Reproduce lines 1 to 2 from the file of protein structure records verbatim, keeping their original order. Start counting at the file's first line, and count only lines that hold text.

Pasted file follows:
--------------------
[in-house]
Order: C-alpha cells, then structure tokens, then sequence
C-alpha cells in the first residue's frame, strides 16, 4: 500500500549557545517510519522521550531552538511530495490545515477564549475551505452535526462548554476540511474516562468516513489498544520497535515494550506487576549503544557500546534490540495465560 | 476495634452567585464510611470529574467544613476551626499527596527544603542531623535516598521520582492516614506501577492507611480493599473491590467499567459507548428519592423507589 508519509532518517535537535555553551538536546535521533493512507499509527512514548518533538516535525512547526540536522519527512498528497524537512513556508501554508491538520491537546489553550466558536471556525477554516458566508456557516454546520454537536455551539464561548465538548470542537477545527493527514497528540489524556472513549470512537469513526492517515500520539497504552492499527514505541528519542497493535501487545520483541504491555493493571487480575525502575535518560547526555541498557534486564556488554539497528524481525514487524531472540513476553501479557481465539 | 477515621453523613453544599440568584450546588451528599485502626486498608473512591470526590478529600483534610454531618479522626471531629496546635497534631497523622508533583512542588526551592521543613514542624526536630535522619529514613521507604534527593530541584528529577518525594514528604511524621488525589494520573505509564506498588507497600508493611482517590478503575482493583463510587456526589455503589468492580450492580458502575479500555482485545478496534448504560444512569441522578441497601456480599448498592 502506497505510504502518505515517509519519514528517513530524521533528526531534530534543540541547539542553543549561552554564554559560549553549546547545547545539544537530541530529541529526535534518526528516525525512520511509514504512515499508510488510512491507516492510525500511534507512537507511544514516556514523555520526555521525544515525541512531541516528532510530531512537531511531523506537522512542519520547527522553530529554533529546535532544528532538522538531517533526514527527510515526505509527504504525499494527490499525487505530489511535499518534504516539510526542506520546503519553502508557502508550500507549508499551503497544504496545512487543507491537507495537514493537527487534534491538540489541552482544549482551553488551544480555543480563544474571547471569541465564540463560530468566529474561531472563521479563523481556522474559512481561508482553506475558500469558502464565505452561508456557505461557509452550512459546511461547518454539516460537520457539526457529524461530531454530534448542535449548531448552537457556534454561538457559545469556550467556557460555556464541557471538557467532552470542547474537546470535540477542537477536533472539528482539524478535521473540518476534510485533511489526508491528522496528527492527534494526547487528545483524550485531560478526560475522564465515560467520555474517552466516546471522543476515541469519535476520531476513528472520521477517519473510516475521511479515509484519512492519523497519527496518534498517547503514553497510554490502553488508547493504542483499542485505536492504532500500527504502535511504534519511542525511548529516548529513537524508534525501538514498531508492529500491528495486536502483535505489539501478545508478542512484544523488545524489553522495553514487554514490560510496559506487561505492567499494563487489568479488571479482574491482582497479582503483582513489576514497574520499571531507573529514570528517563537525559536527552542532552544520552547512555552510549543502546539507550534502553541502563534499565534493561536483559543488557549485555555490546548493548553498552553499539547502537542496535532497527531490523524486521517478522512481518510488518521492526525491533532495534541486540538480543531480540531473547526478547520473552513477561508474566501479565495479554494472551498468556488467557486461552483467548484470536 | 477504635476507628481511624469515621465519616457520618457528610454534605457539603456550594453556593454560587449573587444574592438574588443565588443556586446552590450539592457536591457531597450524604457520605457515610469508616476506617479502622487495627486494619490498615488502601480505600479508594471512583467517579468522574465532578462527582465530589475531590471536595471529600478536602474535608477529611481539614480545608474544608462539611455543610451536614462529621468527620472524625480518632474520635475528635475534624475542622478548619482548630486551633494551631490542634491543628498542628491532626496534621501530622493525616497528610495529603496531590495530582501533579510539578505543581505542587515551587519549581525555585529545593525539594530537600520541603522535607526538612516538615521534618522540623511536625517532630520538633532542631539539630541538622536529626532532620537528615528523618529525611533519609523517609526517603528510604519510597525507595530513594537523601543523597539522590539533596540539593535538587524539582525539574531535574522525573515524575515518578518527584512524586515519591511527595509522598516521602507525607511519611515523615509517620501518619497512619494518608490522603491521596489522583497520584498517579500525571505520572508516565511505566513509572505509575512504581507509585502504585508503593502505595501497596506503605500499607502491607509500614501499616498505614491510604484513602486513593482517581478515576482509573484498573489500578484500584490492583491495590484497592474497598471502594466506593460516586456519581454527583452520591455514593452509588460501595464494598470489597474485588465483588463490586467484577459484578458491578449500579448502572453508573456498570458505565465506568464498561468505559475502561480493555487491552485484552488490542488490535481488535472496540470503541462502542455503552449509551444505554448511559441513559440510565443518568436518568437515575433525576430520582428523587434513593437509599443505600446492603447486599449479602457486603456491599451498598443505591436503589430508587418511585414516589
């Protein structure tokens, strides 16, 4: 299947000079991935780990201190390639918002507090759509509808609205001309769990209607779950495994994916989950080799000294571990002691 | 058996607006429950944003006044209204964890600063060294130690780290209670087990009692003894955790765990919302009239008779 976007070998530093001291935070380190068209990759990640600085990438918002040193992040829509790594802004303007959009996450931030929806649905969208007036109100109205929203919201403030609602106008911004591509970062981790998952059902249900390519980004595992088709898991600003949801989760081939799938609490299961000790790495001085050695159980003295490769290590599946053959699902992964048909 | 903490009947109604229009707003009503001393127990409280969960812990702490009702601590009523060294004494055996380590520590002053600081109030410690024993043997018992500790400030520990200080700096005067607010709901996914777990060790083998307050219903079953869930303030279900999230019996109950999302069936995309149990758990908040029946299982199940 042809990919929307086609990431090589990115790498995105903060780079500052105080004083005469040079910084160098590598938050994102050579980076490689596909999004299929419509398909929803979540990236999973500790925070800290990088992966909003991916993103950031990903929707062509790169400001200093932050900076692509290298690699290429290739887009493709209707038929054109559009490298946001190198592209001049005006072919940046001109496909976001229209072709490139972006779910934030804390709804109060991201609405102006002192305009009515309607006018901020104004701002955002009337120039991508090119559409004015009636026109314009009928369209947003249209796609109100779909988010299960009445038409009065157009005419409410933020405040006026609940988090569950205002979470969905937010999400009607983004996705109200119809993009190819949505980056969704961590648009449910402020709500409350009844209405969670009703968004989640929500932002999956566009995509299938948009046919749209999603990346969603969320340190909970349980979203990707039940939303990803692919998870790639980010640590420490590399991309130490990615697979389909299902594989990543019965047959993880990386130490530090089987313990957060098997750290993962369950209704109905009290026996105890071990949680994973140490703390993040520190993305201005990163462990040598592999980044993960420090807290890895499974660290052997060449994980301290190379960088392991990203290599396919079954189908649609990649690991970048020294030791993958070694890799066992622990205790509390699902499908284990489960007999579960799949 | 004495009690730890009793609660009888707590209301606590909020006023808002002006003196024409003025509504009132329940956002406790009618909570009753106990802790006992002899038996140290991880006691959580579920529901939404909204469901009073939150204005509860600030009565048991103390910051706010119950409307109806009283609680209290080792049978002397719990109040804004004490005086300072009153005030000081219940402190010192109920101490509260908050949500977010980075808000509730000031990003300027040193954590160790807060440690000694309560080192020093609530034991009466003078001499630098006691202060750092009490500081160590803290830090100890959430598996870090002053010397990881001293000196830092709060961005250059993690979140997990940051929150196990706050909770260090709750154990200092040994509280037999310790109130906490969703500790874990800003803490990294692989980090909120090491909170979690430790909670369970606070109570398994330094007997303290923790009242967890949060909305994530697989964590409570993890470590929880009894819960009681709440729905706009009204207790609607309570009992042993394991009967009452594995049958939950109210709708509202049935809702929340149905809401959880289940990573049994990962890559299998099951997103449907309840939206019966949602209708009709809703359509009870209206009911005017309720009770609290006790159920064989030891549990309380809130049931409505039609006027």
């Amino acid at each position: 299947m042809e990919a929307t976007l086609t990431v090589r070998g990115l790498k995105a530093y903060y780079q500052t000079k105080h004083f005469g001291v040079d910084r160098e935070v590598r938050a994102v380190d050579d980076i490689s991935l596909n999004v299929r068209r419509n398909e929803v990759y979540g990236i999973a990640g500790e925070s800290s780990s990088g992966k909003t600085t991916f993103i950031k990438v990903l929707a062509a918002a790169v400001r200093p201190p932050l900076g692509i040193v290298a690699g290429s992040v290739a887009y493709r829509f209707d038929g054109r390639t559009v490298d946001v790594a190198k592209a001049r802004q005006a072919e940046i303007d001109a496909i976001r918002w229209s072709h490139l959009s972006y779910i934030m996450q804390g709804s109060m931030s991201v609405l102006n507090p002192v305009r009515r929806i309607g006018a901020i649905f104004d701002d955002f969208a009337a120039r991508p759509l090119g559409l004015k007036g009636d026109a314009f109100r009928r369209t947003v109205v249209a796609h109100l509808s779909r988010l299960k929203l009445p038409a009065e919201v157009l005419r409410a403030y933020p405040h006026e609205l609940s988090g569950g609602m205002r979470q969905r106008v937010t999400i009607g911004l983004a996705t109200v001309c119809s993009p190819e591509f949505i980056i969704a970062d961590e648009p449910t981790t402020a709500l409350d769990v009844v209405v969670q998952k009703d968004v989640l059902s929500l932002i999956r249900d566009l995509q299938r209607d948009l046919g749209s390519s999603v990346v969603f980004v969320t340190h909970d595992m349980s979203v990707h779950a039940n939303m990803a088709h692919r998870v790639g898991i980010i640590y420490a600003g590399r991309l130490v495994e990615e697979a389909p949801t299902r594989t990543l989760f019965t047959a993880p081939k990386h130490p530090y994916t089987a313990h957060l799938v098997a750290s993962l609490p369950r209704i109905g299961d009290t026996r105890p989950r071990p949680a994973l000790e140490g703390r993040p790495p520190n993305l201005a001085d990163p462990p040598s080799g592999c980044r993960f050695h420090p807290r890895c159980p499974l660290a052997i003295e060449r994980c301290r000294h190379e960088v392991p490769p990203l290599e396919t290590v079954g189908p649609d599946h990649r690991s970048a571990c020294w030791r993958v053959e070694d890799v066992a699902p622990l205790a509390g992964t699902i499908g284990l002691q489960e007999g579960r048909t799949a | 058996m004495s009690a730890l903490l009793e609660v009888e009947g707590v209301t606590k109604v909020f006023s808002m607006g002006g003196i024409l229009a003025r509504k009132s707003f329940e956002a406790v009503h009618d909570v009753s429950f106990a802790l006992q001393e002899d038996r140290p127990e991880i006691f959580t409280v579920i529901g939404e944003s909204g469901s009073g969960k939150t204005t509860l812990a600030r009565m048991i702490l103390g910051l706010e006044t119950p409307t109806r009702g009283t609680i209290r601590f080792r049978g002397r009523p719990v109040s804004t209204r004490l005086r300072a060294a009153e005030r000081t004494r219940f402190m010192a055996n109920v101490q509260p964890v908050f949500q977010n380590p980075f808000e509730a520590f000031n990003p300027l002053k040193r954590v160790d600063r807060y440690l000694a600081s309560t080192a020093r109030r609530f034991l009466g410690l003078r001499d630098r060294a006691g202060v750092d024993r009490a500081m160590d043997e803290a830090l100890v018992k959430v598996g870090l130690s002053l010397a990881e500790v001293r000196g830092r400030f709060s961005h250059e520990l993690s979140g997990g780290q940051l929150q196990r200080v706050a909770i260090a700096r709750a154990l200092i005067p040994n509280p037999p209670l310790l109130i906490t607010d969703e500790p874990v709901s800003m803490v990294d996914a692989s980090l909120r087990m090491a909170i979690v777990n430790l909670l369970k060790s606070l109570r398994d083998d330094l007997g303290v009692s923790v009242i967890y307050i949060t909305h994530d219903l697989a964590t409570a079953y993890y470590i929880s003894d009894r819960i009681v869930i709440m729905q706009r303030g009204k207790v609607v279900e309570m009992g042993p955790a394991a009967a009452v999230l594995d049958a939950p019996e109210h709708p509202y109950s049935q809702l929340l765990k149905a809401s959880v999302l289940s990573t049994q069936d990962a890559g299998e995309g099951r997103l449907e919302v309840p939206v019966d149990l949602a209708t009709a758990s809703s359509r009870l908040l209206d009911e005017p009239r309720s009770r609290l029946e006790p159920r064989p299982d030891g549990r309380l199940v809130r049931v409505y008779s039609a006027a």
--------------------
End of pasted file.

[in-house]
Order: C-alpha cells, then structure tokens, then sequence